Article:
Tuesday, 4 September 2012

Kuopio: Follow Me

I leave my ID card in a closed envelope behind the counter of Kuopio Art Museum - in exchange of a headset and an MP3 player. Testing - play. I step outside to face the traffic: the sound level is alright and I can hear the instructions clearly. The gentle voice promises that it will be easy to follow the route so I don't have to worry about getting lost. Anyway, I was given a small folded map, just in case, but it is sealed... To be opened only if I really manage to get lost.
Seuraa minua - or Follow Me as its name translates to English - is an audio walk for one in Finnish that will take me for a walk in the centre of Kuopio, Finland. To start with, I am told to cross the street, then follow Kauppakatu street towards the market place. No idea where I will be taken; I just know that I will hear a story or many stories that most likely will relate to the places that I will be passing.
The voice in my head asks me to turn left at the corner of Kauppakatu and Käsityökatu streets. The granite statue at the corner building is grinning. I suppose you know more about this than I do....
A man's voice recounts glimpses from his youth - girls, boys, an Opel car. His Grandad and the two-storey building that I pass when going down. It feels so different to listen to his story while walking, trying to spot the places that he is referring to (with my scarce local knowledge), compared to if I were sitting in an armchair at home and trying to imagine places. Am I walking at the same pace as he is?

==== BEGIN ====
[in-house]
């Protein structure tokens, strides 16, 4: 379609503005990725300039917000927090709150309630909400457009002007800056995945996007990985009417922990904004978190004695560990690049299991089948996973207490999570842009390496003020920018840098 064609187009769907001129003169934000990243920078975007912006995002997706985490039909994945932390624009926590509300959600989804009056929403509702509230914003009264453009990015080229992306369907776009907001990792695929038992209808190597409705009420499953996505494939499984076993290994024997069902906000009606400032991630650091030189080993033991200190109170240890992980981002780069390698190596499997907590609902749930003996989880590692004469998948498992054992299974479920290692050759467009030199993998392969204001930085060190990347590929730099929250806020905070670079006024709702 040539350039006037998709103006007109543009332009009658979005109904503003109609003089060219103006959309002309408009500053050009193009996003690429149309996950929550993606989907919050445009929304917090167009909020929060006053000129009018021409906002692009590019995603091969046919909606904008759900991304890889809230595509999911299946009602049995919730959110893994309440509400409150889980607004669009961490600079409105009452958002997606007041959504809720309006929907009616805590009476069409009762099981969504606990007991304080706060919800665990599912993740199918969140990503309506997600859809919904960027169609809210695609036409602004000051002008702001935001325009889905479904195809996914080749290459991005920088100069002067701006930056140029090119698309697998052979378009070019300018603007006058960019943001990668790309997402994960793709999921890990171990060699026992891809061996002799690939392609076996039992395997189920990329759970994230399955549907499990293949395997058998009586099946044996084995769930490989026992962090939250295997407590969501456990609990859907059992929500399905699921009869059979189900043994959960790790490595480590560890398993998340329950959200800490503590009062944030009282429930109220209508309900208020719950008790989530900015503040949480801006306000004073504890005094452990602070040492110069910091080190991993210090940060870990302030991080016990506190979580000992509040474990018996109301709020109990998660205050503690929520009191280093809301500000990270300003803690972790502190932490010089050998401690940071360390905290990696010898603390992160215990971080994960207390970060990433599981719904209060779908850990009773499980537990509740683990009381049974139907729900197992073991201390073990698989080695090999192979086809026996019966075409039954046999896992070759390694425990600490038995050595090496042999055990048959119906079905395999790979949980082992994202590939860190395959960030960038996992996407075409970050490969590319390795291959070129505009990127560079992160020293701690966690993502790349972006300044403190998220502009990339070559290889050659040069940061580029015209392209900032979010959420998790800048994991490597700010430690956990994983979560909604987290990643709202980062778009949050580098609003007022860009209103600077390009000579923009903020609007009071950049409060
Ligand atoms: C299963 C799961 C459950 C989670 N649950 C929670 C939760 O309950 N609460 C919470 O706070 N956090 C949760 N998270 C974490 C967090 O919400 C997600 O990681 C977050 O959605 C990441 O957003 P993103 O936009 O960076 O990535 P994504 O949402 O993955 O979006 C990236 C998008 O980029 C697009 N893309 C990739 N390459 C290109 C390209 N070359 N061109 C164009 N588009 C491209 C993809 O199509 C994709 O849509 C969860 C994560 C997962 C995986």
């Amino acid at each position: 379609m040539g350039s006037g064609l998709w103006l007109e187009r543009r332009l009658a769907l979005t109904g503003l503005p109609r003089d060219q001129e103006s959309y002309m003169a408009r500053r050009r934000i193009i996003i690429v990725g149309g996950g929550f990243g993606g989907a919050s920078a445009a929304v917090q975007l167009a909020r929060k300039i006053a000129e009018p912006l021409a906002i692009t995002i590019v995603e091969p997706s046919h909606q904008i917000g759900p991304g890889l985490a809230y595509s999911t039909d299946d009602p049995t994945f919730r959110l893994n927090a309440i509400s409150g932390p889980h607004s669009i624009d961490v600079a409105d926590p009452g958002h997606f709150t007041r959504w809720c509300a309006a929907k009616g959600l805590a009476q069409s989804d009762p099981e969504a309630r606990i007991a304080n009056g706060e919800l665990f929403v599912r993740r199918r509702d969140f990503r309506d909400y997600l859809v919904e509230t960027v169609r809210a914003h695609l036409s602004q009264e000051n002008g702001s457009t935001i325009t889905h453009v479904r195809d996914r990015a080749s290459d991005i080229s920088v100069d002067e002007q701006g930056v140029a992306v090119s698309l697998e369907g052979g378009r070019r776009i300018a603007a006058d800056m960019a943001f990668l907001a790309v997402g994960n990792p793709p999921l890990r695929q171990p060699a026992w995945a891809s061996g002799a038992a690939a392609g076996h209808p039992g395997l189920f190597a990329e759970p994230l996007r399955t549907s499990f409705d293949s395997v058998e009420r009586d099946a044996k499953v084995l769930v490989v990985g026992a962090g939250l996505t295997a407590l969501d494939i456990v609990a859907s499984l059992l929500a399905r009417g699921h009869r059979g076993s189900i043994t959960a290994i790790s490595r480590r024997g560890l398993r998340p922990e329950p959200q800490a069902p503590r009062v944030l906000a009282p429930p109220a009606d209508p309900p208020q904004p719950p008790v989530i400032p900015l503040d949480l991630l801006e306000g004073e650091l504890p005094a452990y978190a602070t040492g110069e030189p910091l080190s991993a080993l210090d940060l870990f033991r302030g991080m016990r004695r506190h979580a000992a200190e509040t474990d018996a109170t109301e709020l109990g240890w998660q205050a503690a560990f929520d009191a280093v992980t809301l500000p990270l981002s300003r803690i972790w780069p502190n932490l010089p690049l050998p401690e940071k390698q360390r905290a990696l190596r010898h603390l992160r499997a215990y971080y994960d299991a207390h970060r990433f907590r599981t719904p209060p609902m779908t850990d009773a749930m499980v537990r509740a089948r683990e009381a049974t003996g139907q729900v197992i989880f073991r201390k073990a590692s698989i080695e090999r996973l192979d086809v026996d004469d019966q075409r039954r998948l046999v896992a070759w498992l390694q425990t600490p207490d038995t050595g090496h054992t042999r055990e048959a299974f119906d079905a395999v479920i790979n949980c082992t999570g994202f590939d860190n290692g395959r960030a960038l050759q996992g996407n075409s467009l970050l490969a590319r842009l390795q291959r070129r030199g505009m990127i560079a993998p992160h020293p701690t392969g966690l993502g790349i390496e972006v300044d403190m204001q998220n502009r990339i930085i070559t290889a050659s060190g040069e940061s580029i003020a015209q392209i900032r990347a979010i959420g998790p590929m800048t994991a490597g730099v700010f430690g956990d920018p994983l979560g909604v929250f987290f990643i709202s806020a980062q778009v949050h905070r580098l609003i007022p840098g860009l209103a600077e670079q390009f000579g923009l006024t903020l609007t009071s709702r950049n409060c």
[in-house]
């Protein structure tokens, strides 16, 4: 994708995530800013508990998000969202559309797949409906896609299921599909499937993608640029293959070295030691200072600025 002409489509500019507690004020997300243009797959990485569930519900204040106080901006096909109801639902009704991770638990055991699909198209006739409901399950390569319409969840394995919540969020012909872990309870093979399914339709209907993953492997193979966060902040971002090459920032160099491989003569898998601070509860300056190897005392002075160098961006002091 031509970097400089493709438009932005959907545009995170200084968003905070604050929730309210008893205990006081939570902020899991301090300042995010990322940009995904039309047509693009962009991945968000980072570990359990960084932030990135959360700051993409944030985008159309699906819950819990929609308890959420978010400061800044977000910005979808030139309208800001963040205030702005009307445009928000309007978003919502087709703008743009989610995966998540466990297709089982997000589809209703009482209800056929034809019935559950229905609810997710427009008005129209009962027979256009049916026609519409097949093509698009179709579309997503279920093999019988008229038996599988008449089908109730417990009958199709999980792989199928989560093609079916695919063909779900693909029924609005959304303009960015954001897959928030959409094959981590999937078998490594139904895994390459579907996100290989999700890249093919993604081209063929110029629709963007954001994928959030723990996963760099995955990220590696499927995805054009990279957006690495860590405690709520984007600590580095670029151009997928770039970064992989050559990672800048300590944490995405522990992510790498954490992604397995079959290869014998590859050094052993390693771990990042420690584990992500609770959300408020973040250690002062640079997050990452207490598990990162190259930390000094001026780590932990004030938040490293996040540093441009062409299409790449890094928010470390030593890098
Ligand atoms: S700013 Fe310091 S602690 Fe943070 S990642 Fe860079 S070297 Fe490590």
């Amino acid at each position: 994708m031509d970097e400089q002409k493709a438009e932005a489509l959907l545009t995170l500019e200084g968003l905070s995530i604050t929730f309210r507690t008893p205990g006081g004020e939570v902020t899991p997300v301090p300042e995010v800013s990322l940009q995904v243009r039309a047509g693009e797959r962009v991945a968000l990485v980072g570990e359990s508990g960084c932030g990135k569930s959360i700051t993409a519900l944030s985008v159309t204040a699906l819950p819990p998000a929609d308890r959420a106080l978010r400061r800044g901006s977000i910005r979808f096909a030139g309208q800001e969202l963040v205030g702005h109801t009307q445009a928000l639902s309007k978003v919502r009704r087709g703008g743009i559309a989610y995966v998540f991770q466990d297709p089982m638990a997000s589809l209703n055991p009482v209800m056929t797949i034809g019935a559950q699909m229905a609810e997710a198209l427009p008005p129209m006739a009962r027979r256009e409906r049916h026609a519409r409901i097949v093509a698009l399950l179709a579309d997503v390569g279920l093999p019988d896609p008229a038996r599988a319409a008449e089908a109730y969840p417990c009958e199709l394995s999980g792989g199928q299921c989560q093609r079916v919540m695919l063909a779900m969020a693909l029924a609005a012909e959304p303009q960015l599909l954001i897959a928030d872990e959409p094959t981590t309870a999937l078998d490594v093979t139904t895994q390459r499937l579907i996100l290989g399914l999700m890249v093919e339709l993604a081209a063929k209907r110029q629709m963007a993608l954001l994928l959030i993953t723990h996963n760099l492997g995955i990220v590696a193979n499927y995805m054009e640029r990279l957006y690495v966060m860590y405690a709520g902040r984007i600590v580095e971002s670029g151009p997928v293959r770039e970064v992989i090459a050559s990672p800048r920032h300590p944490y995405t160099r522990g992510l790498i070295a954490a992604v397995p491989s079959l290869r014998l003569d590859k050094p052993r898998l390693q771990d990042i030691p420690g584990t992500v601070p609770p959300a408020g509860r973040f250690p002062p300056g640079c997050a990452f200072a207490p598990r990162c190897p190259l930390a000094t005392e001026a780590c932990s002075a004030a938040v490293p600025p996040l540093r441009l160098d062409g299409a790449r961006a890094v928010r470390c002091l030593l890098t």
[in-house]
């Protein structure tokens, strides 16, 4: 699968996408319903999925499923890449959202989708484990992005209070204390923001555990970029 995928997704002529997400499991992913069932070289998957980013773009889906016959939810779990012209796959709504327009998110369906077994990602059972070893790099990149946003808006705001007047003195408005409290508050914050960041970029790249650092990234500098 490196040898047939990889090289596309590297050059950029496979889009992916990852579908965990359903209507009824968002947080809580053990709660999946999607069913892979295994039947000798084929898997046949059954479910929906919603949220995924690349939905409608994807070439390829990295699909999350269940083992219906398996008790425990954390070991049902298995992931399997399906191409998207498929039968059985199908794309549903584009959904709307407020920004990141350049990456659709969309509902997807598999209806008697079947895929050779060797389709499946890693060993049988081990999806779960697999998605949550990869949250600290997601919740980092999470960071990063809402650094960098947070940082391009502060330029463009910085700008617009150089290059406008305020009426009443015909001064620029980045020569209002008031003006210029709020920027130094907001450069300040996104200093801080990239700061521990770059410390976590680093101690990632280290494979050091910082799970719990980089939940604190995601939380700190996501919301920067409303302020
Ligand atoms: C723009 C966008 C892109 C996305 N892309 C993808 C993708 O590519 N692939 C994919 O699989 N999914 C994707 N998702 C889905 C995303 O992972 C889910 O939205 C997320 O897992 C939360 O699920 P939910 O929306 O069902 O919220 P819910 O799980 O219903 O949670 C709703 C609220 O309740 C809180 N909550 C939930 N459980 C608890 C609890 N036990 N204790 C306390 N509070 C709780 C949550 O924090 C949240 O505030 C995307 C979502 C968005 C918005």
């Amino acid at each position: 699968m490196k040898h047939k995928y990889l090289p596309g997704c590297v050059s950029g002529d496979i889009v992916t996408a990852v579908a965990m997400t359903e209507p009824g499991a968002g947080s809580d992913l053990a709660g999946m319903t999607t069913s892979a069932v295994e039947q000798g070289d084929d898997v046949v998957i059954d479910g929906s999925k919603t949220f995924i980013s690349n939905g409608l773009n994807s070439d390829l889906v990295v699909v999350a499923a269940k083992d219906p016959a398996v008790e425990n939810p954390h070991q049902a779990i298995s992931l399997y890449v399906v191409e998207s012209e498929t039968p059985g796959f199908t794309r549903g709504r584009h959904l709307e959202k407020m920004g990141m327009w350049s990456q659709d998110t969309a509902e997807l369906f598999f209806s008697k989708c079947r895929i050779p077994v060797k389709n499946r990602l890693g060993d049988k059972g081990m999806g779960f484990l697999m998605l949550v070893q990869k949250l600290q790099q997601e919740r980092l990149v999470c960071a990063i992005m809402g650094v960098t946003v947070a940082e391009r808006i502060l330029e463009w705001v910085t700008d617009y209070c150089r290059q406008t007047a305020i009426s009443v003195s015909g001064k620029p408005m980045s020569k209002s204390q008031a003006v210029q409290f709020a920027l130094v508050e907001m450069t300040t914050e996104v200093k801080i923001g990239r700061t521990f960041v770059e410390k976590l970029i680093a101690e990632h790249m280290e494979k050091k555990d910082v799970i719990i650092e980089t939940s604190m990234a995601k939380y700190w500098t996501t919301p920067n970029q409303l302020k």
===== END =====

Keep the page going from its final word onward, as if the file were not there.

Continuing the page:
When I reach Brahenpuisto park, I naturally expect to be guided through the lovely entrance to the park itself, but that is not the plan. I am told to take the straight footpath towards Piispankatu street, past the playground where children are playing and enjoying the sun. I can't even stop to linger because I was told not to use pause button but focus on walking and listening for the duration of the audio walk, about one hour.
This is so different compared to my usual walks when I change my pace every now and then, stop here and there. I am now moving to voice control, from one memory lane to another. I wonder which way I'll be told to turn next?
Take a left. The simply decorated iron fence brings me a woman's story about a visit inside it, with a little boy. I am sure there was no construction site when they first visited the area - I have to navigate through piles of building material in the large yard.
Finally, I manage to find my way to the old wooden gazebo that stands on a little mound at the side of the garden (or it used to be a garden before becoming a temporary building site). I smile secretly - although the gazebo is well hidden, I have managed to find it on an earlier visit to Kuopio, purely by accident, when I decided to do a bit of drifting. However, I can well relate to the story I'm hearing - it felt great to find this beautiful spot. 
The view from the lovely gazebo towards the Kuopio provincial government building isn't too good, thanks to the tall trees and the construction site between us, so for a while I simply listen to the woman's voice telling about the old days and some of the building's former, well-known inhabitants, the district governor Järnefelt's family. However, the voice tells me to continue so I have to find a way to move on...
I slip through the construction site fences and return to the area where there is free entry. Much better! I can finally see the stone building - and now it is much easier to imagine that this used to be the residence of the Järnefelt family whose children both became and were connected to important cultural personas, such as the a friend of a family, writer Juhani Aho.  The family's daughter Aino Järnefelt married composer Jean Sibelius. Next, I am guided to the other side and to the main entrance to imagine how impressive it must have been at the time to enter the house from the park.